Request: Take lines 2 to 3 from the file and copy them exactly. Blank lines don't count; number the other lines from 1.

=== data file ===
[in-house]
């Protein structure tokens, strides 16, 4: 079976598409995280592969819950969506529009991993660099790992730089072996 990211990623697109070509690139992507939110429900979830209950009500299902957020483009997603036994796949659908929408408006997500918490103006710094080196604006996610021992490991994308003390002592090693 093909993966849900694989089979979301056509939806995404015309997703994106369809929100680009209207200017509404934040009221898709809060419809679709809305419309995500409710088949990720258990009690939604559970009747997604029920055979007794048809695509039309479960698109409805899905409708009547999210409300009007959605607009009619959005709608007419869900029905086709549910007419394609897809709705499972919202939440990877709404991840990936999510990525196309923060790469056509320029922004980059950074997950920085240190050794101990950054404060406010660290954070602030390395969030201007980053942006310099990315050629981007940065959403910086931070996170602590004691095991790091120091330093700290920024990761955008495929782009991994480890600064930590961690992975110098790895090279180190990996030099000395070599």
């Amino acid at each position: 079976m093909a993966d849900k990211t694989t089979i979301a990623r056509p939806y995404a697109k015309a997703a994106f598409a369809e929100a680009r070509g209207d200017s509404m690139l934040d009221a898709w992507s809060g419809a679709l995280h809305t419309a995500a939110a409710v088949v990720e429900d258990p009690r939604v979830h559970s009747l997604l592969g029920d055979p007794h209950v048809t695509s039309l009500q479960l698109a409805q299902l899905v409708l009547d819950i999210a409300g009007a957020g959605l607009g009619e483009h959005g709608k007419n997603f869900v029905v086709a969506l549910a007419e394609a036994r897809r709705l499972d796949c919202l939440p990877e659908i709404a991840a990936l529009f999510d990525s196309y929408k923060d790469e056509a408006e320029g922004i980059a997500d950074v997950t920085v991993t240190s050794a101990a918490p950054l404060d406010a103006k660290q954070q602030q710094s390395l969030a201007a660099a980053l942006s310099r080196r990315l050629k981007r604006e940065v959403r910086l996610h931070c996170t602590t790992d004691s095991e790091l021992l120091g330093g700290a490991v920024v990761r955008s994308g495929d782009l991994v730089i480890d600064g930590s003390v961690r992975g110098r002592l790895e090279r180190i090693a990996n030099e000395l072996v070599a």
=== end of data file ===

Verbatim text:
């Protein structure tokens, strides 16, 4: 079976598409995280592969819950969506529009991993660099790992730089072996 990211990623697109070509690139992507939110429900979830209950009500299902957020483009997603036994796949659908929408408006997500918490103006710094080196604006996610021992490991994308003390002592090693 093909993966849900694989089979979301056509939806995404015309997703994106369809929100680009209207200017509404934040009221898709809060419809679709809305419309995500409710088949990720258990009690939604559970009747997604029920055979007794048809695509039309479960698109409805899905409708009547999210409300009007959605607009009619959005709608007419869900029905086709549910007419394609897809709705499972919202939440990877709404991840990936999510990525196309923060790469056509320029922004980059950074997950920085240190050794101990950054404060406010660290954070602030390395969030201007980053942006310099990315050629981007940065959403910086931070996170602590004691095991790091120091330093700290920024990761955008495929782009991994480890600064930590961690992975110098790895090279180190990996030099000395070599």
């Amino acid at each position: 079976m093909a993966d849900k990211t694989t089979i979301a990623r056509p939806y995404a697109k015309a997703a994106f598409a369809e929100a680009r070509g209207d200017s509404m690139l934040d009221a898709w992507s809060g419809a679709l995280h809305t419309a995500a939110a409710v088949v990720e429900d258990p009690r939604v979830h559970s009747l997604l592969g029920d055979p007794h209950v048809t695509s039309l009500q479960l698109a409805q299902l899905v409708l009547d819950i999210a409300g009007a957020g959605l607009g009619e483009h959005g709608k007419n997603f869900v029905v086709a969506l549910a007419e394609a036994r897809r709705l499972d796949c919202l939440p990877e659908i709404a991840a990936l529009f999510d990525s196309y929408k923060d790469e056509a408006e320029g922004i980059a997500d950074v997950t920085v991993t240190s050794a101990a918490p950054l404060d406010a103006k660290q954070q602030q710094s390395l969030a201007a660099a980053l942006s310099r080196r990315l050629k981007r604006e940065v959403r910086l996610h931070c996170t602590t790992d004691s095991e790091l021992l120091g330093g700290a490991v920024v990761r955008s994308g495929d782009l991994v730089i480890d600064g930590s003390v961690r992975g110098r002592l790895e090279r180190i090693a990996n030099e000395l072996v070599a």